Are you a camper or a glamper? Tell us about your most-memorable outdoor trip.
AB: I am most certainly not a “glamper,” as I almost never line the floor of my yurt with the “good” rugs. And my espresso machine is solar-powered. As for my most-memorable camping excursion, well … I can’t talk about it. …
In this swampy midsummer heat, my favorite breakfast (oatmeal) becomes entirely unappealing. Even a smoothie blended to go becomes lukewarm in minutes. So why not enjoy frozen treats at every meal, including breakfast? Food Network Kitchen came up with genius ice pop recipes for on-the-go morning meals that’ll cool you off and fuel you up for the day. Plus, swap a frosty pop for your green juice, favorite cocktail or after-dinner treat. Read more
If you don’t think you can find great tacos north of the border, think again. In this episode of Top 5 Restaurants, Food Network embarked on a country-wide taco tour, uncovering everything from succulent carnitas to homemade breakfast tacos. Sunny Anderson and Geoffrey Zakarian hosted this fun fiesta, giving you a special behind-the-scenes look at the restaurants and what exactly makes their Mexican specialties the best of the best.
We Americans are notoriously clueless about the finer points of English tea. Just ask British royal biographer Hugo Vicker, who once struggled to school Stephen Colbert in proper tea-drinking etiquette — to memorably hilarious effect.
Trusting, perhaps, that the rest of us are slightly better students than the hysterically hapless Mr. Colbert, NPR’s The Salt blog tells us, in a recent post, how to tell our high tea from our afternoon tea from our elevenses, as well as what, exactly, we should do with our pinkies when we sip our tea. (Tuck them in! Sticking them out is not proper; it’s pretentious.)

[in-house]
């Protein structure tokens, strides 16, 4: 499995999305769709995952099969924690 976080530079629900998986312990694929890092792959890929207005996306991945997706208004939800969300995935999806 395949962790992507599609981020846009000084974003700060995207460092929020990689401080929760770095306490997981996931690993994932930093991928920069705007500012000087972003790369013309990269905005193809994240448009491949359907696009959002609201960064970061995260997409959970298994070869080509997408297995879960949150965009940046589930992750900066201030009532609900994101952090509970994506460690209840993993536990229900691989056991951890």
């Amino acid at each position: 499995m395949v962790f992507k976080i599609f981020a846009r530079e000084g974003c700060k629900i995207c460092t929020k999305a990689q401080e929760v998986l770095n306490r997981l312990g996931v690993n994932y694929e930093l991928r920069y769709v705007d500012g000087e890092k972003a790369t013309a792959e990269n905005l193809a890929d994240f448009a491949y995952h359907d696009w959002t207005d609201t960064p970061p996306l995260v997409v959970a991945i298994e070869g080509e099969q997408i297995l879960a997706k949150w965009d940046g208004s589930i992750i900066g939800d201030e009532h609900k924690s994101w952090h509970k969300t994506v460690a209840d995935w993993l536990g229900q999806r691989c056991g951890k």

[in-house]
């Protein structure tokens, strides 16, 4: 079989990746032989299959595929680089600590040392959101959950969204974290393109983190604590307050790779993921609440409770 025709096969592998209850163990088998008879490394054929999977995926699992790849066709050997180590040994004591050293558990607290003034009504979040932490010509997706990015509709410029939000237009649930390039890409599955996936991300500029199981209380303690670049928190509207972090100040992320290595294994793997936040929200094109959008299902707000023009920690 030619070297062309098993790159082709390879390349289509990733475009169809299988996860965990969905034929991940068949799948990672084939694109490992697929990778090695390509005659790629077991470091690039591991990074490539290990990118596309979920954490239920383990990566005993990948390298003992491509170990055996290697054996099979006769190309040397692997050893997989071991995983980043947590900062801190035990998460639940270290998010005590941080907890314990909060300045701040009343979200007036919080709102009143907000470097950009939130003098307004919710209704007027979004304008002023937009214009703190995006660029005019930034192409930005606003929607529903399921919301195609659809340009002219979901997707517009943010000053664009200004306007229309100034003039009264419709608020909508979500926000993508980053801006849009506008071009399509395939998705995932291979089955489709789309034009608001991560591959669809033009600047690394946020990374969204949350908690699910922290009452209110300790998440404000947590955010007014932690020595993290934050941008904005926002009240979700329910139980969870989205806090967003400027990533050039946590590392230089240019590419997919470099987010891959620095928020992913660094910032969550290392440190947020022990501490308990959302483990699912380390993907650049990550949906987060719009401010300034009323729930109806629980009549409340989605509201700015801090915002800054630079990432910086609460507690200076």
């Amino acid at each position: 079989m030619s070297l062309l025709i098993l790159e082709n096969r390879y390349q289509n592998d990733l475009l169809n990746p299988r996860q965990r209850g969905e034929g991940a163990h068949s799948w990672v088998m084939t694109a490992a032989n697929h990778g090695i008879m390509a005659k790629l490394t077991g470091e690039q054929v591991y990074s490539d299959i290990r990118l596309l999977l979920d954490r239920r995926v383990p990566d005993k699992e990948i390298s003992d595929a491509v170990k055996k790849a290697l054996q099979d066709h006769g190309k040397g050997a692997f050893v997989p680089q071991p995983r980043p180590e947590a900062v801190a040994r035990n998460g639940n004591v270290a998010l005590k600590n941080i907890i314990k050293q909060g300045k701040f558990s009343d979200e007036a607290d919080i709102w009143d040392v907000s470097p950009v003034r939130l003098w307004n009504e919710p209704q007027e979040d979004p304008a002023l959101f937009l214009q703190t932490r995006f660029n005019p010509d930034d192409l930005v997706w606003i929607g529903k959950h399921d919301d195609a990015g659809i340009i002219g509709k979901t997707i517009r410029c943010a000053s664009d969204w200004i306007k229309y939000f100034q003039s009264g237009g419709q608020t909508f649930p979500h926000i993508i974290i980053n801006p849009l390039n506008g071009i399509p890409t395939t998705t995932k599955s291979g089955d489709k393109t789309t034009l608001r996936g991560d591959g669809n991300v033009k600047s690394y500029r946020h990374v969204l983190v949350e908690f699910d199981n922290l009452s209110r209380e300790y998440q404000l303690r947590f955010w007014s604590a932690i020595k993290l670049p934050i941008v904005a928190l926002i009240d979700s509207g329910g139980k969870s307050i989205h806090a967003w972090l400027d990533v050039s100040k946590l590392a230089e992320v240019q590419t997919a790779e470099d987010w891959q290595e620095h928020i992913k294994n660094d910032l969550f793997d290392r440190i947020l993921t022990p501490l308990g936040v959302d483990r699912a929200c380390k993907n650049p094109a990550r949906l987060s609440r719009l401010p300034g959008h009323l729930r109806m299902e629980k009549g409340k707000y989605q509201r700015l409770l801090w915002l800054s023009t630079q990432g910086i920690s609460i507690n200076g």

Here’s the deal:
Elevenses: This late-morning work break (analogous, perhaps, to our morning coffee break here in the States) generally occurs at 11 a.m. (thus the name) and involves hot tea or coffee and a light snack, like a muffin, scone or biscuit. Even though the tradition probably didn’t start until sometime in the 20th century, elevenses is now considered an essential element of British culture.
Curbing your meat intake doesn’t necessarily mean you have to put away the grill. In Bobby Flay’s recipe for Toasted Israeli Couscous Salad with Grilled Summer Vegetables (pictured above), he chars up seasonal veggies that make this salad both colorful and satisfying. Plus, pearly Israeli couscous makes for a delicious and hearty alternative to mixed greens.
Just as he would when grilling a piece of meat, Bobby makes a marinade to flavor and tenderize the vegetables. He whisks together balsamic vinegar, garlic and Dijon mustard, and then tosses half of this vinaigrette with zucchini, asparagus, bell peppers and cherry tomatoes. Following his lead, allow the veggies to sit and soak up the flavors for 15 minutes, and then grill until just cooked through. Next, toast the couscous with olive oil to bring out its natural flavor. Cook the couscous until al dente and toss with the bite-sized grilled vegetables. Finally, toss the salad with the remaining vinaigrette, and garnish with fresh basil and flat-leaf parsley.